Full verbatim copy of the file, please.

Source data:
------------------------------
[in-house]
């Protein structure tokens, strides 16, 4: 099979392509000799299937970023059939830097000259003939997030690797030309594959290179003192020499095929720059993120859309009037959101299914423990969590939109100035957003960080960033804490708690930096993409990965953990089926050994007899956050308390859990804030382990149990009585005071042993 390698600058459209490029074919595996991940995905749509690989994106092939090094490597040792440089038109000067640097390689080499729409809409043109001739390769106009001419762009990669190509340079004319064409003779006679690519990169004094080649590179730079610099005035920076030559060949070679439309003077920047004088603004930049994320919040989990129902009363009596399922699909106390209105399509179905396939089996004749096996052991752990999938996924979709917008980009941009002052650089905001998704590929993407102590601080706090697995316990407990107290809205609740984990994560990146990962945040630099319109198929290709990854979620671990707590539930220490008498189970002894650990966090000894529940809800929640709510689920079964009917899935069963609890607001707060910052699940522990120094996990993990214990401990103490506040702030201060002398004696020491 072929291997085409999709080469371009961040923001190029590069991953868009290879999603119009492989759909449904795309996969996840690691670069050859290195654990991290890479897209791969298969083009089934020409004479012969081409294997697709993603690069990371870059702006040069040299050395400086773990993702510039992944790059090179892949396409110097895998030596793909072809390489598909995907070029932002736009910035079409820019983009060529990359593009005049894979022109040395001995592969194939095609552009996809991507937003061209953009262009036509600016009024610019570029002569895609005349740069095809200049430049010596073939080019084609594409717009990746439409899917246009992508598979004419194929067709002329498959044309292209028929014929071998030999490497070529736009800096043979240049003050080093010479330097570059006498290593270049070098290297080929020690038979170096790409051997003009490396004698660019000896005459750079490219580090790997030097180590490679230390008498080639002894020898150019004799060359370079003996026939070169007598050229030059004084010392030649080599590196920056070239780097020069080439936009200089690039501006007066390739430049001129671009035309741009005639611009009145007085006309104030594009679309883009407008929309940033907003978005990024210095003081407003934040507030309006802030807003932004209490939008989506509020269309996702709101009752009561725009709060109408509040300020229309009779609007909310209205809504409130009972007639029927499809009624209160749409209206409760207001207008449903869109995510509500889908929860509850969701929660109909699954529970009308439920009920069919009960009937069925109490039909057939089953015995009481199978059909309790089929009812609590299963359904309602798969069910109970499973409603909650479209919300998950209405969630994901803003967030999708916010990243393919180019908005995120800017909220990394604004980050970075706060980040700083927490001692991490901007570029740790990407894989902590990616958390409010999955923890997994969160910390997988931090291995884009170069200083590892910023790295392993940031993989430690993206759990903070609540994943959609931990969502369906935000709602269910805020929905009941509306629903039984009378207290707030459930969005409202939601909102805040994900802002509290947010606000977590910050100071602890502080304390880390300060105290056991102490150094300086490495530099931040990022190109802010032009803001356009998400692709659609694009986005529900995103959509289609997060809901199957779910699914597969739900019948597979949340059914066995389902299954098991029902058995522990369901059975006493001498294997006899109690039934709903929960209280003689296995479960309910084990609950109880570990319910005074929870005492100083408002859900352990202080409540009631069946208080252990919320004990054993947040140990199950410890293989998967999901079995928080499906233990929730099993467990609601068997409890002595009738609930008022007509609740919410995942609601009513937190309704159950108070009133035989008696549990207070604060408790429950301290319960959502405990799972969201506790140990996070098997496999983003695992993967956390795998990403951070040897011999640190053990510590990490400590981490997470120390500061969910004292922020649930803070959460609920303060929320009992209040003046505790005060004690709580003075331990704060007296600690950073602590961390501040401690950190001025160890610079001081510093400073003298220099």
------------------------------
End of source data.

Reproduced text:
[in-house]
């Protein structure tokens, strides 16, 4: 099979392509000799299937970023059939830097000259003939997030690797030309594959290179003192020499095929720059993120859309009037959101299914423990969590939109100035957003960080960033804490708690930096993409990965953990089926050994007899956050308390859990804030382990149990009585005071042993 390698600058459209490029074919595996991940995905749509690989994106092939090094490597040792440089038109000067640097390689080499729409809409043109001739390769106009001419762009990669190509340079004319064409003779006679690519990169004094080649590179730079610099005035920076030559060949070679439309003077920047004088603004930049994320919040989990129902009363009596399922699909106390209105399509179905396939089996004749096996052991752990999938996924979709917008980009941009002052650089905001998704590929993407102590601080706090697995316990407990107290809205609740984990994560990146990962945040630099319109198929290709990854979620671990707590539930220490008498189970002894650990966090000894529940809800929640709510689920079964009917899935069963609890607001707060910052699940522990120094996990993990214990401990103490506040702030201060002398004696020491 072929291997085409999709080469371009961040923001190029590069991953868009290879999603119009492989759909449904795309996969996840690691670069050859290195654990991290890479897209791969298969083009089934020409004479012969081409294997697709993603690069990371870059702006040069040299050395400086773990993702510039992944790059090179892949396409110097895998030596793909072809390489598909995907070029932002736009910035079409820019983009060529990359593009005049894979022109040395001995592969194939095609552009996809991507937003061209953009262009036509600016009024610019570029002569895609005349740069095809200049430049010596073939080019084609594409717009990746439409899917246009992508598979004419194929067709002329498959044309292209028929014929071998030999490497070529736009800096043979240049003050080093010479330097570059006498290593270049070098290297080929020690038979170096790409051997003009490396004698660019000896005459750079490219580090790997030097180590490679230390008498080639002894020898150019004799060359370079003996026939070169007598050229030059004084010392030649080599590196920056070239780097020069080439936009200089690039501006007066390739430049001129671009035309741009005639611009009145007085006309104030594009679309883009407008929309940033907003978005990024210095003081407003934040507030309006802030807003932004209490939008989506509020269309996702709101009752009561725009709060109408509040300020229309009779609007909310209205809504409130009972007639029927499809009624209160749409209206409760207001207008449903869109995510509500889908929860509850969701929660109909699954529970009308439920009920069919009960009937069925109490039909057939089953015995009481199978059909309790089929009812609590299963359904309602798969069910109970499973409603909650479209919300998950209405969630994901803003967030999708916010990243393919180019908005995120800017909220990394604004980050970075706060980040700083927490001692991490901007570029740790990407894989902590990616958390409010999955923890997994969160910390997988931090291995884009170069200083590892910023790295392993940031993989430690993206759990903070609540994943959609931990969502369906935000709602269910805020929905009941509306629903039984009378207290707030459930969005409202939601909102805040994900802002509290947010606000977590910050100071602890502080304390880390300060105290056991102490150094300086490495530099931040990022190109802010032009803001356009998400692709659609694009986005529900995103959509289609997060809901199957779910699914597969739900019948597979949340059914066995389902299954098991029902058995522990369901059975006493001498294997006899109690039934709903929960209280003689296995479960309910084990609950109880570990319910005074929870005492100083408002859900352990202080409540009631069946208080252990919320004990054993947040140990199950410890293989998967999901079995928080499906233990929730099993467990609601068997409890002595009738609930008022007509609740919410995942609601009513937190309704159950108070009133035989008696549990207070604060408790429950301290319960959502405990799972969201506790140990996070098997496999983003695992993967956390795998990403951070040897011999640190053990510590990490400590981490997470120390500061969910004292922020649930803070959460609920303060929320009992209040003046505790005060004690709580003075331990704060007296600690950073602590961390501040401690950190001025160890610079001081510093400073003298220099």